When to Use a Video Cache

Learn more about video cache.

A video cache eCDN is one of three key options for video distribution within the enterprise. Much like traditional caching used for web content, a video cache optimizes the transfer of data on a network to improve performance for users.

When the first viewer requests a video, the cache requests it from the video source and stores a copy. As other viewers in the same location request the same video, they receive it from the local cache—not the source. Because the videos have less distance to travel, viewers experience faster start times and overall better quality of experience (QoE). In addition, you save network bandwidth for business-critical operations.

If any of the following network environments or streaming use cases describe your enterprise, a video cache eCDN might be a good technology to optimize streaming video on your corporate network.


You stream both live broadcasts and VOD

Video caching is the only eCDN technology that works as efficiently for video on demand (VOD) as it does for live streaming—making it the only streaming distribution infrastructure you need. A video cache eCDN is capable of storing larger chunks of data, which allows it to quickly reassemble and process files.

During live broadcasts, viewers are tuning in at the same time. And if you’re taking the time to produce a live event, your goal is for everyone to receive your message at the same time. A video cache eCDN uses memory (RAM) to store and serve up video segments. This reduces processing time, which in turn, optimizes delivery.

With VOD, people typically watch videos at different times, e.g. when it’s convenient for them. Video caches have the ability to store video segments as well as entire videos, so they’re readily available when the next viewer requests a video. This improves start times and overall quality of experience (QoE).

Portions or all of your network is not multicast-enabled

If you’ve been following along, we have explained why a multicast eCDN is hands down the most efficient, predictable and secure type of eCDN. But it has one major requirement: A multicast-enabled network.

The reality is most networks have been cobbled together by mergers, acquisitions and technology upgrades. A video cache eCDN is the most flexible type of eCDN. It works on any network, with any device, and if you choose a vendor-neutral eCDN, any streaming platform.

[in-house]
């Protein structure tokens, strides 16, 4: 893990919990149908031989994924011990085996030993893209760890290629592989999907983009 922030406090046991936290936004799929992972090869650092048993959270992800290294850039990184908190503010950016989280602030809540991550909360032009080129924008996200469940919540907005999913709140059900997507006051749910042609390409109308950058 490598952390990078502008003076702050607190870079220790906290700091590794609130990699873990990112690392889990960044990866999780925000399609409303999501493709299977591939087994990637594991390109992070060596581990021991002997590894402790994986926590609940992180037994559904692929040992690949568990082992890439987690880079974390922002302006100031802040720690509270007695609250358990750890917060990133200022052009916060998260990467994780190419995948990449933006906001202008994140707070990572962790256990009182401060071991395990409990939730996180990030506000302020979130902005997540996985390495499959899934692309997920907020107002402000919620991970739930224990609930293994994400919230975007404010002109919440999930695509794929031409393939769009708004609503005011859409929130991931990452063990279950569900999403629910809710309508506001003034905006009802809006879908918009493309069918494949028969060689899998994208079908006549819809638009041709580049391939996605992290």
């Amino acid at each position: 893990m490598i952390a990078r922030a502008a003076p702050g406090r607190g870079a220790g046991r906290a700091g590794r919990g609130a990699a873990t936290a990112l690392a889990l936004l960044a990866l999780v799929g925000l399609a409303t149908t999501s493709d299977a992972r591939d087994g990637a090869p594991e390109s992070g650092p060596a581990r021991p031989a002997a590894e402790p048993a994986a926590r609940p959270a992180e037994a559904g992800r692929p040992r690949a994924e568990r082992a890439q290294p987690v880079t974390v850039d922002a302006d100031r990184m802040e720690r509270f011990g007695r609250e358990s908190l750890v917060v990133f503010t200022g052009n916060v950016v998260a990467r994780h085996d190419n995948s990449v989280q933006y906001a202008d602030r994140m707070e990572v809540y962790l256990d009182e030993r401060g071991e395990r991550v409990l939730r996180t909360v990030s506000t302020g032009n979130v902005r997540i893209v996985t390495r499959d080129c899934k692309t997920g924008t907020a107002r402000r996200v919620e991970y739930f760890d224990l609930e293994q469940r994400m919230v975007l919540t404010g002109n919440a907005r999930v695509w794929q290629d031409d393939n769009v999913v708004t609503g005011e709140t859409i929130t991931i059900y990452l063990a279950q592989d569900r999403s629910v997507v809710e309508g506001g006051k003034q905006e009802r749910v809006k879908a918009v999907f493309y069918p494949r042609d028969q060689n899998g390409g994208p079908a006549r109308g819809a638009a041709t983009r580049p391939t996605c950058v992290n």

Security is important

According to a survey conducted by KPMG, security will remain a top priority for CIOs in 2021.1 Although you can argue this has to do with the shift in where people work, it’s been top of mind for CIOs for years (and probably decades!).

With the rise of video, securing video streams also needs to rise to the top of your priority list. You can deploy and manage a video cache eCDN 100% on premises, behind your firewall. Add in a layer of encryption, and your IT department is able to control and secure all elements of your video infrastructure.

To learn more about Ramp eCDN security, read Securing the Distribution of Enterprise Video Streams.

You don’t want to manage or deploy client software

Managing client software on user devices can be a big challenge. With a software-based video cache eCDN you can avoid this issue altogether. With a solution like Ramp OmniCache, you manage and provision your caches on the backend. The process is completely transparent to users, and you never burden their systems with software that is constantly running in the background.

The lack of a software client also means any device that has the ability to play a video from the source can also play it via the cache. As a result, you can easily support smartphones, tablets and devices with VDI (virtual desktop infrastructure) without any action from users.  

VPN is a requirement for remote workers

VPNs (virtual private networks) are one of the most important ways to secure corporate computing resources when employees work remotely. With so many working from home, it’s a good time to look at how your VPN is performing and how it’s impacting network performance.

VPN hairpinning is a common challenge, and it can create a massive strain on your network—especially when it comes to large data like streaming video. A video cache eCDN can help you solve this challenge. To learn more, read our blog “Mayrand on How to Avoid VPN Hairpinning.”


Beyond video cache eCDN

With three main types of eCDN technologies, Video cache is just one option for optimizing video distribution in the enterprise. Multicast, P2P networking—or a combination of all three—can help you realize true ROI from your enterprise streaming investments.

Each eCDN solution has pros and cons, and works best in different types of networking scenarios. To learn more about each type of eCDN, download Protect Your Network from Streaming Video: Guide to Selecting the Right eCDN.

1 IT Spending, Priorities, Projects: What’s Ahead in 2021, InformationWeek